But they aren’t, and it was the end of a run nobody saw coming. This team overcame Anderson’s wife Nicholle’s cancer, the return of Clarke MacArthur from his two years of concussions, the cancer of former GM Bryan Murray. They had it tough. They got this far, and they could have won, and they didn’t. Dion Phaneuf called it the worst feeling he’s ever had, and he has seen disappointment before. Anderson, asked to describe this team, just said, “Love.”
“Do you have two hours? That’s how long it would take to talk about everybody and everything that these guys have had to go through and endure — a lot of the stuff that is known and some stuff that is not,” said Ottawa coach Guy Boucher. “They gave it their all. They put their soul into it, and it’s really tough. Knowing from the inside how much they deserve to get credit for how wonderful these individuals have been and how resilient and how together this group was. It was a real special, special group.”
“Heartbreaking,” said winger Bobby Ryan. “Because you know the nature of the business side of things. The group will never be the same again. So it is heartbreaking. We weren’t ready for it to end, but they came up one shot better.”
And now it’s the 16th-seeded Nashville Predators, who lost their No. 1 and 2 centres in the conference final, against the defending champs, who lost their No. 1 defenceman halfway through the season. It will be a Cup final between a team that runs on forwards, and a team that runs on defence. The Crosby and Malkin Penguins get a chance to be the first team to repeat since the 1998 Red Wings, and to cement their legacies; Nashville gets a shot at their first Stanley Cup. In a series that wasn’t great, Game 7 was. And Pittsburgh won.

Kunitz the hero for Penguins

By Kevin Gorman
May 26, 2017
Chris Kunitz #14 of the Pittsburgh Penguins scores a goal against Craig Anderson #41 of the Ottawa Senators during the second period in Game Seven of the Eastern Conference Final during the 2017 NHL Stanley Cup Playoffs at PPG PAINTS Arena on May 25, 2017 in Pittsburgh, Pennsylvania. (Photo by Matt Kincaid/Getty Images)

Sidney Crosby saw the way Chris Kunitz was holding his stick, watched him stop atop the left circle and knew his long-time left wing wanted to let one rip.
Crosby slid a pass to Kunitz, whose shot sailed past Ottawa goalie Craig Anderson at 5 minutes, 9 seconds of the second overtime to give the Penguins a 3-2 victory Thursday night and clinch a return to the Stanley Cup Final.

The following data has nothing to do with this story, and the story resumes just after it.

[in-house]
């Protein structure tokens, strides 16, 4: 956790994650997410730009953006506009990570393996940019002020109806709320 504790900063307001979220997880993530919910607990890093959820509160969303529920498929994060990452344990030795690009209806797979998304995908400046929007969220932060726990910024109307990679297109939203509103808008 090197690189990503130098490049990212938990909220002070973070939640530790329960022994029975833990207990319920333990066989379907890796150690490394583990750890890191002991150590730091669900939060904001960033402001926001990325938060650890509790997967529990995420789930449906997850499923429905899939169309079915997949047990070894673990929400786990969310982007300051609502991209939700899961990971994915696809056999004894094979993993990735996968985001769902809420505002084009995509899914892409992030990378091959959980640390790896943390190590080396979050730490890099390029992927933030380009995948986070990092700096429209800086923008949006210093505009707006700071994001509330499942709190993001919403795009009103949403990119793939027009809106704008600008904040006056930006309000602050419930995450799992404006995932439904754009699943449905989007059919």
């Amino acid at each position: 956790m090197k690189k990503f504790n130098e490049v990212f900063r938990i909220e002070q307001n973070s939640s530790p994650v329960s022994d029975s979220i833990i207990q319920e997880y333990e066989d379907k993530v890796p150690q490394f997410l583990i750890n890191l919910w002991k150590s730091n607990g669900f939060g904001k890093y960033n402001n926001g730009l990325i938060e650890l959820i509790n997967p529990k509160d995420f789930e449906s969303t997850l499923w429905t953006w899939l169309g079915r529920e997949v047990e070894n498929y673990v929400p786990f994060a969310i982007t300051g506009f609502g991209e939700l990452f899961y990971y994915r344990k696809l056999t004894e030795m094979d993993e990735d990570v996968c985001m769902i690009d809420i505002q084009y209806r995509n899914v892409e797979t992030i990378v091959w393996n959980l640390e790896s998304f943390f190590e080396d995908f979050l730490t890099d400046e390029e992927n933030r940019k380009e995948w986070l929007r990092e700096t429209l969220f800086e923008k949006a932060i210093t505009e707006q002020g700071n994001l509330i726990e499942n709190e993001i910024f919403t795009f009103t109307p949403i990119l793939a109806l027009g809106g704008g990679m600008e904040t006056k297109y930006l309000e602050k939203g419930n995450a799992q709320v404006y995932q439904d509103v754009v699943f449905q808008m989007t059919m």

“I was just trying to get it to a soft spot,” Kunitz said of his 27th career playoff goal. “The puck fluttered off my stick. I don't know if it touched him or just kept going right by him. It just found its way into the net, so sometimes you get lucky when you put one on net.”
This was a night where no one knew whether luck, let alone history, would be on the Penguins' side. Twenty-six years ago Thursday night, they won the Stanley Cup for the first time in franchise history.
That was a good omen.
That the reigning Stanley Cup champions were playing a Game 7 at PPG Paints Arena against the Ottawa Senators for the Eastern Conference championship, not so much.
The Penguins were 9-7 in Game 7s, but only 3-7 on home ice. Then again, the Senators were 0-5 all-time in Game 7s. Something had to give, and the Penguins were hoping it wasn't their chance to repeat.
In the Crosby era, the Penguins have been eliminated on home ice in Game 7s by the Montreal Canadiens (2010), Tampa Bay Lightning (2011) and New York Rangers (2014).
The 37-year-old Kunitz made sure the Senators weren't next.
“You never know if you're going to get another chance to come this far. You never know if you're going to play on this ice again with this team. You have to make sure you make that last as long as you can,” said Kunitz, an unrestricted free agent at season's end.
“It's not a lot of fun thinking about the future when you want to be here playing with your team. Sometimes, it comes down to luck for a goal going against you and your season's over. It's not over for us yet. We've got another challenge in front of us and a chance to win another Cup.”
Kunitz didn't just score the winner, he scored the game's opening goal. The Penguins were 8-1 in Game 7s when scoring first, 1-6 when allowing the first goal. So there was a sense of relief when Kunitz scored his first goal of these playoffs at 9:55 of the second period, his first since putting the finishing touch on Crosby's 1,000th point back on Feb. 16.
Chris Kunitz #14 of the Pittsburgh Penguins celebrates after scoring a goal against Craig Anderson #41 of the Ottawa Senators during the second period in Game Seven of the Eastern Conference Final during the 2017 NHL Stanley Cup Playoffs at PPG PAINTS Arena on May 25, 2017 in Pittsburgh, Pennsylvania. (Photo by Jamie Sabau/Getty Images)

“I think he has the mindset, No. 1,” Crosby said. “You've got to understand that you have to go into that game with a different mentality, just a level of desperation and energy that you need to bring. He understands that with the experience and the games he's played in.